Ben Kornitzer, M.D., discussing the perfect CV
Ben Kornitzer, M.D., discussing the perfect CV

CV prep

How to craft the perfect CV

Table of Contents

A medical CV is simple in theory. It’s just a factual, chronological inventory of a physician’s credentials and experience. But when the time comes to prepare your CV, this straightforward definition may leave you asking questions: What should you include? What should you leave out? How should you format it?

“The CV’s the one thing that the practice you’re interested in is likely to see about you [to help decide whether to interview you]. Think about how much effort you’ve already put into pre-med, medical school, your boards. You’ve put in all of this work toward your medical career over many years. And now, whether or not you land that crucial interview all rides on your CV,” explains Ben Kornitzer, M.D., chief medical and quality officer of agilon health in Boston. “It’s what will help you get that dream job you’ve worked so hard for. Putting in the extra effort to get it right really matters.”

CV vs. résumé: Tomato, tomahto?

Ben Kornitzer, M.D.
Your CV is a practice’s first look at your potential. “Putting in the extra effort to get it right really matters,” says Ben Kornitzer, M.D. – Photo by Brianna Broyles

If you’ve ever prepared a résumé for a summer job or previous career, you may think you’re halfway done creating the perfect CV. But there are important differences between these documents.

For starters, a résumé has more stylistic flexibility. In many non-medical industries, it’s acceptable for entry-level candidates to create a document that broadly describes their traits, interests and accomplishments instead of their chronological work history.

In fact, business candidates are expected to sell themselves by burnishing their own personal brands in their résumé. But in medicine, objectivity and clarity about your credentials and experience are paramount—and even a whiff of embellishment could backfire.

“[Business résumés] use catchphrases and imply skills and motivation to entice the prospective employer. It can become nebulous,” says Robert Marinaro, M.D., a dermatologist with U.S. Dermatology Partners in Sherman and Richardson, Texas. “But a physician CV should be really cut and dry.”

Most résumés don’t exceed two or three pages, even for tenured professionals. But CVs expand as needed to include all the publications, credentials and awards a physician has accumulated over the course of their career—which can yield very extended CVs, especially in academic medicine.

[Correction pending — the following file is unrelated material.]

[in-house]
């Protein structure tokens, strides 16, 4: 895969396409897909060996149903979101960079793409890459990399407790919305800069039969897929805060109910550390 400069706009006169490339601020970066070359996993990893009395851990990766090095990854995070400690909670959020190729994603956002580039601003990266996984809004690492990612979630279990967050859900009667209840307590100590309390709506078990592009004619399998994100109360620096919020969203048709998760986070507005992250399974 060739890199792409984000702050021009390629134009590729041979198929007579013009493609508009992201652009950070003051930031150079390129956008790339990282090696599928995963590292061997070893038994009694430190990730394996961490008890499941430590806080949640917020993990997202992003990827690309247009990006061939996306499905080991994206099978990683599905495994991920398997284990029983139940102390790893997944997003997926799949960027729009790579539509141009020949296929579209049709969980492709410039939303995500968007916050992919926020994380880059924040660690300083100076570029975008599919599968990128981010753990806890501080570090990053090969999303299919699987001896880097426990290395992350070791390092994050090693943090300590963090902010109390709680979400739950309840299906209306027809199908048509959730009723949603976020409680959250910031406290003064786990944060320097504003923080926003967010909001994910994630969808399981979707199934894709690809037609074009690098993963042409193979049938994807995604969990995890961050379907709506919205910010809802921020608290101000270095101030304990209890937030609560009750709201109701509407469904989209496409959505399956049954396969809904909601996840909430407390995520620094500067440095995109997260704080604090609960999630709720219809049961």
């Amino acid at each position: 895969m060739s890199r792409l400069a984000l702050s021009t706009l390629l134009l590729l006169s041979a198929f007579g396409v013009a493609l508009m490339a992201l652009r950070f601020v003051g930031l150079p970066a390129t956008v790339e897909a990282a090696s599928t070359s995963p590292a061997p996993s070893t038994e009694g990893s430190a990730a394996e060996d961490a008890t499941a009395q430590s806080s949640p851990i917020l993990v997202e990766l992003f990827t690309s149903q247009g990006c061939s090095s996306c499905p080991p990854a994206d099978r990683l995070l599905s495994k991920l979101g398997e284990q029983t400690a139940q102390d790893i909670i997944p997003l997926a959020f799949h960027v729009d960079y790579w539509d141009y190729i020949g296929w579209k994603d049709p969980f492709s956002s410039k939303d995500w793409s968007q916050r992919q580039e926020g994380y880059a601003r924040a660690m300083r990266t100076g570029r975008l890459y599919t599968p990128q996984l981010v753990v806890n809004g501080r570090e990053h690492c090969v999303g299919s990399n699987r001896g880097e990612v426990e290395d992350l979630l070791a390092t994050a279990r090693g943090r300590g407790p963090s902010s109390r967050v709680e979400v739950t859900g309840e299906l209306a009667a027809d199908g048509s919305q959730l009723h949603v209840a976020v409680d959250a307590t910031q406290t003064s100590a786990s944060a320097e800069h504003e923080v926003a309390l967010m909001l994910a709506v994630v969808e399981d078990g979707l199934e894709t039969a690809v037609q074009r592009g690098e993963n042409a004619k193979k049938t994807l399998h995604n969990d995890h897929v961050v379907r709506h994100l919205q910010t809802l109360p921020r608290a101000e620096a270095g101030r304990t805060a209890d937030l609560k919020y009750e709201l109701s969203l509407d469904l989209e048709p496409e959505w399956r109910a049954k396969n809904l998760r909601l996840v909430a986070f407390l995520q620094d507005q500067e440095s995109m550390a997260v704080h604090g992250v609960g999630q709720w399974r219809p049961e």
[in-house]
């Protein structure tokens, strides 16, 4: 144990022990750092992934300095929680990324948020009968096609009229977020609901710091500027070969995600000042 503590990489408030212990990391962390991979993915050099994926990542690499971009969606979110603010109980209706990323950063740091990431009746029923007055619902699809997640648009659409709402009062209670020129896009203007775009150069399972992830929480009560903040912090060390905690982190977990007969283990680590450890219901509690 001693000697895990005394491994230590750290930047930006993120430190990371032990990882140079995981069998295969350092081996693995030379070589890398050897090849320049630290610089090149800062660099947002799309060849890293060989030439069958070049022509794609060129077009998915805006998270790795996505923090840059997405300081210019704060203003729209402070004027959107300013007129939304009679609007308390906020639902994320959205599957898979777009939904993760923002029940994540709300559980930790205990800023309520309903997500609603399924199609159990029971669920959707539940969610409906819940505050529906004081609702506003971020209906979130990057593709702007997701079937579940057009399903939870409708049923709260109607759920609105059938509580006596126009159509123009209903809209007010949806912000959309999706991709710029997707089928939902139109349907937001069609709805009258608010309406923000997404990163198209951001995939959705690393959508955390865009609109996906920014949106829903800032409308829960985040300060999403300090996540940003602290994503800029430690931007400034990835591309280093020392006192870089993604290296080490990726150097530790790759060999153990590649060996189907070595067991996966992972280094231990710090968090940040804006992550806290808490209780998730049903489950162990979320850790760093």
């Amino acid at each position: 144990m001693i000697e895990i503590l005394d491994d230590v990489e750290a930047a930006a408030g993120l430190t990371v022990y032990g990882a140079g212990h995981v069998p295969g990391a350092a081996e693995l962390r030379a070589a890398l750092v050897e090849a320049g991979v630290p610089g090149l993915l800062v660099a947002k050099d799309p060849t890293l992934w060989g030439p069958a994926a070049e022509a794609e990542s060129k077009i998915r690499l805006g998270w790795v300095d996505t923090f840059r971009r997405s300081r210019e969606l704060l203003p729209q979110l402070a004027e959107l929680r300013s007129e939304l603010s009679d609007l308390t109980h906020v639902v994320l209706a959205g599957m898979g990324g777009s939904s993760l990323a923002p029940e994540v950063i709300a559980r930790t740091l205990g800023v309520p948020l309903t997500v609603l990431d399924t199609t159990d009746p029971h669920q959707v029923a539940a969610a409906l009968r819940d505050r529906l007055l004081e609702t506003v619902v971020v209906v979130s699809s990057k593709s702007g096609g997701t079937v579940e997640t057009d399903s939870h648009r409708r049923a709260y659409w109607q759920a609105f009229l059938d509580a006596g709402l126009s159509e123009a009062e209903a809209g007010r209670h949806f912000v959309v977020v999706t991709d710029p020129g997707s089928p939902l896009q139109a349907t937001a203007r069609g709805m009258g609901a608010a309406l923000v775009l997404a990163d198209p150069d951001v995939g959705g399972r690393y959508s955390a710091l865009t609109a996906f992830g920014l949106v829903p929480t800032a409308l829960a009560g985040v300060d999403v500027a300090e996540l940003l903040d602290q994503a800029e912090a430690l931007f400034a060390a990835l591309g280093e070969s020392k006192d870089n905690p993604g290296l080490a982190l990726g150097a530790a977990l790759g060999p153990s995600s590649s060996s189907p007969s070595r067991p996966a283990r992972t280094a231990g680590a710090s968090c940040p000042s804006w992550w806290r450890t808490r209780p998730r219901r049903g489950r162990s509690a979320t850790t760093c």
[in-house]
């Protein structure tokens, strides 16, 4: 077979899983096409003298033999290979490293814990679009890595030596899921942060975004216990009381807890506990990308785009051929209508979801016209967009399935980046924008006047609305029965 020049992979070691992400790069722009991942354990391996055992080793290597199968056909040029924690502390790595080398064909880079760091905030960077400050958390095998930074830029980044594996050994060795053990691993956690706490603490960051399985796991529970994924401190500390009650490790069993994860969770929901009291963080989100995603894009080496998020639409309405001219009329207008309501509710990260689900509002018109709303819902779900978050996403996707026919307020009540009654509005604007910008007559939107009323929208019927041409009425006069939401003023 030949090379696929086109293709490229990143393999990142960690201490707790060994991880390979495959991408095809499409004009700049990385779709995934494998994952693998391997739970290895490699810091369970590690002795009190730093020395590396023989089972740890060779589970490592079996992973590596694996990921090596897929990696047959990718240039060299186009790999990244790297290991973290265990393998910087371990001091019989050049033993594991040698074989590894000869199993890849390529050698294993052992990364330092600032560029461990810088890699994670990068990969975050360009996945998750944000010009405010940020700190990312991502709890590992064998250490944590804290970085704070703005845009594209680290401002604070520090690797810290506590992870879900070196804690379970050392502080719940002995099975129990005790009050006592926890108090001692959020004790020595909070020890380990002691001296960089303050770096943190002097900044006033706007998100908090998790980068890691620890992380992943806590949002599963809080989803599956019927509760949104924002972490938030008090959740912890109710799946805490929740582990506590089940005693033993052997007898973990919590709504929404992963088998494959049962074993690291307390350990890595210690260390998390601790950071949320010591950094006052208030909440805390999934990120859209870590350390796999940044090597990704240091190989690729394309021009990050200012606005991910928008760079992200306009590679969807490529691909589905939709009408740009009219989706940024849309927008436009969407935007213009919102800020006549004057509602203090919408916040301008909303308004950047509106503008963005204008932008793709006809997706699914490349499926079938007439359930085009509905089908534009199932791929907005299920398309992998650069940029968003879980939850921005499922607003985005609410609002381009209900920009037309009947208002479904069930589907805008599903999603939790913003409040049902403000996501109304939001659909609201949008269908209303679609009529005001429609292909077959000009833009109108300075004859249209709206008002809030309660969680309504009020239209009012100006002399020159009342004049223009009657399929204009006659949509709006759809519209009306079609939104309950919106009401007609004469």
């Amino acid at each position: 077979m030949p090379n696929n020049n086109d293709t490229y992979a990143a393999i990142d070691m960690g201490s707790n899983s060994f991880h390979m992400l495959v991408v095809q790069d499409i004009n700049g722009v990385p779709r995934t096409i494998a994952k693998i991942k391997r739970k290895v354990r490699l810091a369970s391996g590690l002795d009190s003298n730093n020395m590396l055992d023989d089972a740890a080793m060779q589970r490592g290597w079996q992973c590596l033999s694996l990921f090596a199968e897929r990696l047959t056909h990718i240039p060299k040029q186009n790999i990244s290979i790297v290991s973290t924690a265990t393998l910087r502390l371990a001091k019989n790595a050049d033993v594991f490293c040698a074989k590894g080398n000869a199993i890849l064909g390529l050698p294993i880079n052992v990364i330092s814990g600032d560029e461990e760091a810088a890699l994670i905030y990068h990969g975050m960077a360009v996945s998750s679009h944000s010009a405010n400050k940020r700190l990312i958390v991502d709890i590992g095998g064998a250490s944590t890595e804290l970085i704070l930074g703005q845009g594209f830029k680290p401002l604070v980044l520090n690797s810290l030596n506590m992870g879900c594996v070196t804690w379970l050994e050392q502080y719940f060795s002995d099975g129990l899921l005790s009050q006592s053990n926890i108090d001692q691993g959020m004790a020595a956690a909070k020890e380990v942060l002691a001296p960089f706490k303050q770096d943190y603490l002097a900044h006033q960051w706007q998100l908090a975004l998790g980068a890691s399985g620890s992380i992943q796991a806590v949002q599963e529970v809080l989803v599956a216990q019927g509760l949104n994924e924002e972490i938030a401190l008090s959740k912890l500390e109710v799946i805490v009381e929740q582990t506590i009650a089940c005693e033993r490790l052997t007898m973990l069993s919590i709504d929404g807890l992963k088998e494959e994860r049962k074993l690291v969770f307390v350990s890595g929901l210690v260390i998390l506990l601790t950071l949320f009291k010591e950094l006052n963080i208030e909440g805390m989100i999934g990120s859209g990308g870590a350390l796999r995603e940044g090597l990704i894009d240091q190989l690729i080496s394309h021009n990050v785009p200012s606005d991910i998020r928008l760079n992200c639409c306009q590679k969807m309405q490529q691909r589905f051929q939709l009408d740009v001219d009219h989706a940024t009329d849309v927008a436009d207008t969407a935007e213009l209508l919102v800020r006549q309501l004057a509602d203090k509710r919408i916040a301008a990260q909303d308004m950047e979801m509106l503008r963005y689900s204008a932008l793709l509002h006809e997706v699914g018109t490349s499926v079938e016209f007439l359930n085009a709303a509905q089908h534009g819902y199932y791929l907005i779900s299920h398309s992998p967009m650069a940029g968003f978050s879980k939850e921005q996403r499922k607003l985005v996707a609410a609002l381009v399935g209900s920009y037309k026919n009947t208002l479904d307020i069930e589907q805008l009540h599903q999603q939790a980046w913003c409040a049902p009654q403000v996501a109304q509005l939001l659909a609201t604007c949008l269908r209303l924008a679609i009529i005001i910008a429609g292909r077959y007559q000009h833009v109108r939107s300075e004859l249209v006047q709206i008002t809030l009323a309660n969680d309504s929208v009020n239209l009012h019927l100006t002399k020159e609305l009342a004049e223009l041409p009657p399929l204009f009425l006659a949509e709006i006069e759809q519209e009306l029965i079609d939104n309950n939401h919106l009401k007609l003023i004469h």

Generally speaking, a long and complete list of your publications, awards, credentials and experiences will make your CV more impressive. This is especially true if you’re focusing on an academic career. Still, length for length’s sake isn’t a good thing. And if you’re looking outside of academic and hospital medicine, hiring physicians and recruiters say to aim for a more compact, targeted document.

“You have to understand your audience,” Kornitzer says. “If you’re talking to a private practice, you may want to give them a very succinct two- or three-page résumé. But if you’re going for a hospital or academic setting, you absolutely should keep the longer form [of a CV]. For most people going into non-academic medicine though, the CV will be relatively short.”

Gary Pinta, M.D., president of Pioneer Physicians Network in Akron, Ohio, says that if you’re hoping to land a job in a private medical group, a long bibliography might even send an unintended message.

“Long lists of publications are nice for academic settings, but if you’ve got 20 or more papers listed, I don’t know if that makes a difference to us [as a private group],” Pinta says. “It actually might imply you’re not interested in seeing patients all the time or that you might intend to leave to teach at a medical school.”

You should also leave out irrelevant non-medical work experiences. This makes it easier for readers to evaluate your CV, especially since they may be professional recruiters and not physicians themselves. “[Even] for someone coming right out of training, I’m not looking at prior work history unrelated to the medical field. You can omit your service industry positions,” says Marissa Phillips, physician recruiter for U.S. Dermatology Partners in Dallas.

And while résumés usually include a personal statement or objective, this isn’t customary in a CV. Some experts think it’s unnecessary. But others argue a personal statement or objective is a résumé custom worth borrowing. It can be an efficient way to tell hiring physicians and recruiters what type of job you’re looking for. “A brief headline of who you are can be really powerful. Practices want to find someone who’s a good fit and will stay for the long run,” Kornitzer says, noting that employers are concerned about the high cost and disruption of physician turnover.

When Pinta’s hiring physicians, he looks for an entrepreneurial spirit, a desire to lead and an interest in practice ownership. A personal statement or objective emphasizing these things can indicate a good fit.

“If candidates say that they want what we have, then I know they understand what the job is,” he explains. “If you’re looking at jobs and like a certain type of job, go ahead and say that it’s your objective or vision. Then [the hiring physician will] know that you know what you’re looking for.”

Gary Pinta, M.D.
“I like when people include personal interests,” says Gary Pinta, M.D. “Then when I meet them, it gives us something to talk about.” – Photo by Tori Behnke

Your perfect CV tells a story